Lex Junia Norbana

In Roman Law, Lex Iunia Norbana of 19 AD classified all freedmen into two classes according to their mode of enfranchisement: enfranchised citizens, (freedmen who enjoyed Roman citizenship) and enfranchised Latini (freedmen who had only Latin rights).[1][2]

Freedmen would be granted only Latin rights if the manumission of the slave failed to meet any of the conditions set out by the Lex Aelia Sentia of 4 AD for it to confer Roman citizenship. This provided that for the freedman to acquire Roman citizenship a slave had to be manumitted at the age of 30 or older, the owner had to have quiritary ownership and the ceremony had to be public. For slaves under the age of thirty, the manumission had to be approved by a special council. The manumission of slaves who had been enslaved because of crimes would raise them only to the position of dediticii (war captives).[3] Thus, the Lex Iunia Norbana made the slaves who were not eligible for Roman citizens as per the lex Aelia Sextia enfranchised Latins. The law retained the dediticii. A clause of the law "took away from these Latini Juniani, as they were called, the capacity of making a testament, taking under a testament, and being appointed tutores by a testament."[4]

The Institutes, which were part of the Corpus Juris Civilis (Body of Civil Law) commissioned by Justinian I in the sixth century, recorded that in previous times there were three form of freedmen: those who became Roman citizens, those who acquired inferior freedom as Latins as per the Lex Junia Norbana and those who obtained still less freedom as dediticii as per the Lex Aelia Sentia. This last status had decayed and the Latini had become rare by then. The Institutes also noted that two edicts corrected this situation. One abolished the dediticii and the other “rendered all freedmen Roman citizens without making any distinction with reference to age, the mode of manumission, or the authority of the manumitting party, as was formerly the practice.”[5]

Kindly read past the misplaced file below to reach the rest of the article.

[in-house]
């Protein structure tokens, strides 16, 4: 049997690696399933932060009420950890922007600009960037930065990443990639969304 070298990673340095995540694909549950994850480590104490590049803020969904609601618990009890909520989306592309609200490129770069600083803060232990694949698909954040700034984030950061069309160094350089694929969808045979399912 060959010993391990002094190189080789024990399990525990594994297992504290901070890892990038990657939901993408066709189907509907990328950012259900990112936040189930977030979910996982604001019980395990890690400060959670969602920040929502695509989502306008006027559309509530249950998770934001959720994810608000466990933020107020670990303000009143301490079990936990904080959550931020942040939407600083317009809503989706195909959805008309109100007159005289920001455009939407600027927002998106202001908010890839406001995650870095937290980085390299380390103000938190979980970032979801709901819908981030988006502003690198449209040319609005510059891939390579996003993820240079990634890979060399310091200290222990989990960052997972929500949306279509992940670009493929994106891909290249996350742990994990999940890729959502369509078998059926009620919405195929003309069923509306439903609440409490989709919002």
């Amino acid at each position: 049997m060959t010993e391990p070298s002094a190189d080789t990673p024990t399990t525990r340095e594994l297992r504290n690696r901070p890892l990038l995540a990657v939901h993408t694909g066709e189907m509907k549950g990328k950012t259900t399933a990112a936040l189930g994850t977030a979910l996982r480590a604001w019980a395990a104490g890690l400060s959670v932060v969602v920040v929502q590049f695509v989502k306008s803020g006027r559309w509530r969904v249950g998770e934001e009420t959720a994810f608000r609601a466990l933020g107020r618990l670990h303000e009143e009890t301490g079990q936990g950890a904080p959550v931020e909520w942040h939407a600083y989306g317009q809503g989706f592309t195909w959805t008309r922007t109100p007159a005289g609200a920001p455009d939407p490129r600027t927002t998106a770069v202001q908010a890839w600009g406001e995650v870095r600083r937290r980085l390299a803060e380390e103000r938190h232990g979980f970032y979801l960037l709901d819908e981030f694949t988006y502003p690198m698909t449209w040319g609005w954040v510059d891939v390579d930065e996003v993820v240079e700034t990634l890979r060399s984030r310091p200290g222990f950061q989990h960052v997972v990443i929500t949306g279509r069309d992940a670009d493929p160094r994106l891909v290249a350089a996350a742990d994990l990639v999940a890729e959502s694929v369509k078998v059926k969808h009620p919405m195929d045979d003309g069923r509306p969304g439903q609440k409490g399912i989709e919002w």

1. ^ Nasmith, D.,Outline of Roman History from Romulus to Justinian (2006), p. 87
  2. ^ Braund, D., Augustus to Nero (Routledge Revivals): A Sourcebook on Roman History, 31 BC-AD 68 (2015)
  3. ^ Campbell, G., A Compendium of Roman Law (2008). p. 171
  4. ^ William Smith, W., A Dictionary of Greek and Roman Antiquities
  5. ^ The Enactments of Justinian, The Institutes, Bok 1, Title 5, Concerning freedmen, 3

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